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Not enough room on Canada roster for all deserving

by Arpon Basu

TORONTO -- A favorite refrain of many Canadians when it comes time to select the national Olympic team is that the country could easily compile two full rosters that would be competitive.

Unfortunately for Canada executive director Steve Yzerman and his management team, that is a luxury they simply didn't have, and the players who were not named on Tuesday to Canada's team that will compete in the 2014 Sochi Olympics will likely be a bigger source of debate than the ones who did.

Yzerman's 25-man roster was finalized after midnight Tuesday morning, less than 12 hours before it was announced to Canadians and the rest of the hockey world. But he and his management team comprised of St. Louis Blues general manager Doug Armstrong, Boston Bruins GM Peter Chiarelli, Detroit Red Wings GM Ken Holland and Edmonton Oilers president of hockey operations Kevin Lowe had a job prior to that announcement that was considerably less pleasant.

"The calls this morning to the guys that weren't making it, those are real difficult calls," Chiarelli said. "It kind of leaves an empty feeling in your stomach."

Among those receiving those calls Tuesday morning were five members of the 2010 team in Vancouver who were also invited to Canada's Olympic orientation camp in August: Eric Staal (Carolina Hurricanes), Joe Thornton (San Jose Sharks), Dan Boyle (Sharks), Mike Richards (Kings) and Brent Seabrook (Chicago Blackhawks).

Thornton was fifth in NHL scoring prior to games Tuesday, but a sound argument could be made for each of those players being included on the 2014 team.

Among the other top candidates who did not make the final roster are Martin St. Louis (Tampa Bay Lightning), Claude Giroux (Philadelphia Flyers), Logan Couture (San Jose Sharks), Taylor Hall (Edmonton Oilers), James Neal (Pittsburgh Penguins), Tyler Seguin (Dallas Stars) and Stanley Cup-winning goaltenders Corey Crawford (Blackhawks) and Marc-Andre Fleury (Penguins).

"The players we left off, there's some great players there too," Holland said. "Certainly there are players we didn't select who could be Olympians."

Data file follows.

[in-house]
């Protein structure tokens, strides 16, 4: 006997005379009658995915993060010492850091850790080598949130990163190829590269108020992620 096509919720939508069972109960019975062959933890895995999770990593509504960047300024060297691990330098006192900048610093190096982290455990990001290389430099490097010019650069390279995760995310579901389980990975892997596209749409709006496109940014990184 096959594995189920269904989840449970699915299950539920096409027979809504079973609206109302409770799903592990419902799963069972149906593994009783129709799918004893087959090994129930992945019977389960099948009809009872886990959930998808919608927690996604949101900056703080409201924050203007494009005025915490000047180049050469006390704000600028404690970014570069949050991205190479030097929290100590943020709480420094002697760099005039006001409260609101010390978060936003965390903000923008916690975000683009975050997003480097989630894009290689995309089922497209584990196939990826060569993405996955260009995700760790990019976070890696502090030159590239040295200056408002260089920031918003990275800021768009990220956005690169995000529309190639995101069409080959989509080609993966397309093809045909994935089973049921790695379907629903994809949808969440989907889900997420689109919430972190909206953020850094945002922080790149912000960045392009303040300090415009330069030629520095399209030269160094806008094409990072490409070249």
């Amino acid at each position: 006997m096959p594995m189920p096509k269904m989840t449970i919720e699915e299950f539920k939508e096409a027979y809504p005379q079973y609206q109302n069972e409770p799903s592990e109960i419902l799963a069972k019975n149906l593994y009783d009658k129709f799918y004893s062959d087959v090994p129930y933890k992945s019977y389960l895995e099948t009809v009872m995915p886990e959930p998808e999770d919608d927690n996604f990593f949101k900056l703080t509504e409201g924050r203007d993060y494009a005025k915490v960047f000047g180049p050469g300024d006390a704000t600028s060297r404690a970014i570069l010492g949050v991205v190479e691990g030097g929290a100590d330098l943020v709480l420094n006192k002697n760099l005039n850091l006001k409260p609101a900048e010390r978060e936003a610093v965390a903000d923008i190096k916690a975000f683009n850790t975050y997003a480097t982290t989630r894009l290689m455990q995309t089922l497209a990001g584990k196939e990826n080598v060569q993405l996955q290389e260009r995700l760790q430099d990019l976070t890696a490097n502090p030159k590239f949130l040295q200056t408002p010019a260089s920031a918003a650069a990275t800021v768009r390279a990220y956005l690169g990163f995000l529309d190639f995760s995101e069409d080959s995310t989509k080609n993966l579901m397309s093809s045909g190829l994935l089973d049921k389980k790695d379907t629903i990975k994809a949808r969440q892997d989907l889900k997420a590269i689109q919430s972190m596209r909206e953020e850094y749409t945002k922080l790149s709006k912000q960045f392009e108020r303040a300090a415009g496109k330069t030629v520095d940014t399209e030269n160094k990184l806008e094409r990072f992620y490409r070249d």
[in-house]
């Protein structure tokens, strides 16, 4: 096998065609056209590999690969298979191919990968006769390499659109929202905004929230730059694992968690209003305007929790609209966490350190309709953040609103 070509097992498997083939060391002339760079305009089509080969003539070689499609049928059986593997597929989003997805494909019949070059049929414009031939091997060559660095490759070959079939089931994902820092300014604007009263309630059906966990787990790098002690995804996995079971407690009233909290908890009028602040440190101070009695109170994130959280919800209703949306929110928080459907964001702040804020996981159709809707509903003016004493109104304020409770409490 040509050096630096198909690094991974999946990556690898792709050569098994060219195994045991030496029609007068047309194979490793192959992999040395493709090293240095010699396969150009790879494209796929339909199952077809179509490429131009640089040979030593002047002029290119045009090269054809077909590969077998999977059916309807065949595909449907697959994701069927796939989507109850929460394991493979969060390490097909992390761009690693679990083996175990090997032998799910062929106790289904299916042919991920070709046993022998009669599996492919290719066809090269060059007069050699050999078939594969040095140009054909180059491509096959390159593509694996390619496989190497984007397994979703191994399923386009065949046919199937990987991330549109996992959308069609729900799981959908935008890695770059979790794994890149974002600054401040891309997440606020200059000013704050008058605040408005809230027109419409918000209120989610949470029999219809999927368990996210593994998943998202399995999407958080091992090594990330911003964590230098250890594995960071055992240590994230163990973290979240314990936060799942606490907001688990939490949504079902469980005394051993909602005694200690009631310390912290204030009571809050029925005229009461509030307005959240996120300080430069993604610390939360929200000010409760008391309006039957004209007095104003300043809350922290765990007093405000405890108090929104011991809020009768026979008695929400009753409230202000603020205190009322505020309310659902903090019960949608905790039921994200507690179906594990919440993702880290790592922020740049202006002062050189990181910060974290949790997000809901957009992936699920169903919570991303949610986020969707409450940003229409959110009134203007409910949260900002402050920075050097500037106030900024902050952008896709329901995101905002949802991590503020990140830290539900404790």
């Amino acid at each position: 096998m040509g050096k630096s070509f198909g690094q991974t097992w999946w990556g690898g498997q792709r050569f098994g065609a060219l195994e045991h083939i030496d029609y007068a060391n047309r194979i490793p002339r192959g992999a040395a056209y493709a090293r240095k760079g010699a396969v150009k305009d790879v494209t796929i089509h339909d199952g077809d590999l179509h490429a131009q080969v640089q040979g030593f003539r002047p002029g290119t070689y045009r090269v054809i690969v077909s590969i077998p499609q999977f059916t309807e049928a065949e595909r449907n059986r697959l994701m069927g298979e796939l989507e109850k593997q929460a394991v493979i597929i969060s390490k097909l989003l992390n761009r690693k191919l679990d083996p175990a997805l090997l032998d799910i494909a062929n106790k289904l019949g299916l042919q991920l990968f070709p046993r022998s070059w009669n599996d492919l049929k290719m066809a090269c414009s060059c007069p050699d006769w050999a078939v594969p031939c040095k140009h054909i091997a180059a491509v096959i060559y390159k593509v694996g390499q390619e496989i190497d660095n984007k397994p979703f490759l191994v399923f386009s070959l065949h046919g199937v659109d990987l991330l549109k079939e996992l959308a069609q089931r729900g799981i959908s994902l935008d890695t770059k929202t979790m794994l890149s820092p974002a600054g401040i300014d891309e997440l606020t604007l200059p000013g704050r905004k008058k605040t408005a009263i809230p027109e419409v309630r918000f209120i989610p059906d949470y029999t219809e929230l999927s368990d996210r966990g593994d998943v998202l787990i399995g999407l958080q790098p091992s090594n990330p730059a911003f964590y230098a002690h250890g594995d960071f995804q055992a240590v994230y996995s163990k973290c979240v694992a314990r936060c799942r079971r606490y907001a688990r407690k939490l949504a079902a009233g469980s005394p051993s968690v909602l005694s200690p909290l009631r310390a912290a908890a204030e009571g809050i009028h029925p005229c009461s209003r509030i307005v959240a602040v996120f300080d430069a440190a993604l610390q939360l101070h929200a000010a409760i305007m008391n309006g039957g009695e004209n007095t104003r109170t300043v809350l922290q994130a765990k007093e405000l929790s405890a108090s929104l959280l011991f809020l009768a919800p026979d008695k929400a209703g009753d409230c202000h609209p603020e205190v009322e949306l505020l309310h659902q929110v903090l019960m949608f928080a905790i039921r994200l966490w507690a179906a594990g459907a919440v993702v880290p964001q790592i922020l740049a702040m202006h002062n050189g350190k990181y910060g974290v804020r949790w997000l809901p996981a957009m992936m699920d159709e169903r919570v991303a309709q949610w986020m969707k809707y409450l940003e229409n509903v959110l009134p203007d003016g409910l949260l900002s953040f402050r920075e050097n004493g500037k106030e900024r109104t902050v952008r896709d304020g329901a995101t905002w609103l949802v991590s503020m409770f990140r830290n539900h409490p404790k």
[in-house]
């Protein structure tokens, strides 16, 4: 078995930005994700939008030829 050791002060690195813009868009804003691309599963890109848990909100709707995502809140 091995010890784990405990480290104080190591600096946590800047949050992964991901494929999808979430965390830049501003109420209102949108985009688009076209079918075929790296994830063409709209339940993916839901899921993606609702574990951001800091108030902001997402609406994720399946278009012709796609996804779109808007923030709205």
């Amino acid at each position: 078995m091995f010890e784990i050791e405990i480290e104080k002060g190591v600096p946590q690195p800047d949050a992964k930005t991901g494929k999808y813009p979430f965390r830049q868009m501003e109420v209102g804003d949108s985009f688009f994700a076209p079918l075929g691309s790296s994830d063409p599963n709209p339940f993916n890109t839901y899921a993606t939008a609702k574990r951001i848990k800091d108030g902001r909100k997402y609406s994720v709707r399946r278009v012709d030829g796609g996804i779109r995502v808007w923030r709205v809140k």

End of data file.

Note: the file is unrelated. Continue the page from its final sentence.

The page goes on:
There's an added pressure on the members of the management team when they have to take part in discussions regarding one of their players from their NHL clubs. For instance, Lowe had to see Hall and Jordan Eberle left off the roster, same with Yzerman and St. Louis, his captain in Tampa Bay, as well as Chiarelli with Brad Marchand and Milan Lucic.

It's a difficult balance to strike, Chiarelli said, because of how intimately each manager knows just what his own player can bring.

"It's really difficult, and I really feel for Steve," he said. "We had it with a couple of players, we all did. It's really hard. At the end of the day, you've got to separate that and do what's best for Hockey Canada and the Olympic team. But that's really hard because those players that play for you, you see what they do every day. They've brought a Cup to Boston, specifically [in my case], and the other managers can say that too. So it's real difficult.

"It's the part of the job that wasn't fun."

The fun part, however, came afterward when the management team was able to look at a list of 25 of the best players in the world on one sheet of paper and know this was the team they assembled to represent Canada and defend the Olympic gold medal won on home soil four years ago.

"We were down to a couple of names and it was a real strong, healthy debate," Armstrong said. "Ultimately I think there's no wrong answers. There's a number of players that could be on this team and everyone would be very excited to have them. But at some point we had to stop at 25. When we got to that last name, we shook hands and said we're excited about this team. And the good thing is when you woke up this morning, I felt really good about the group that we had and the process that we went through to get to this point was thorough, and I think everyone's really excited."

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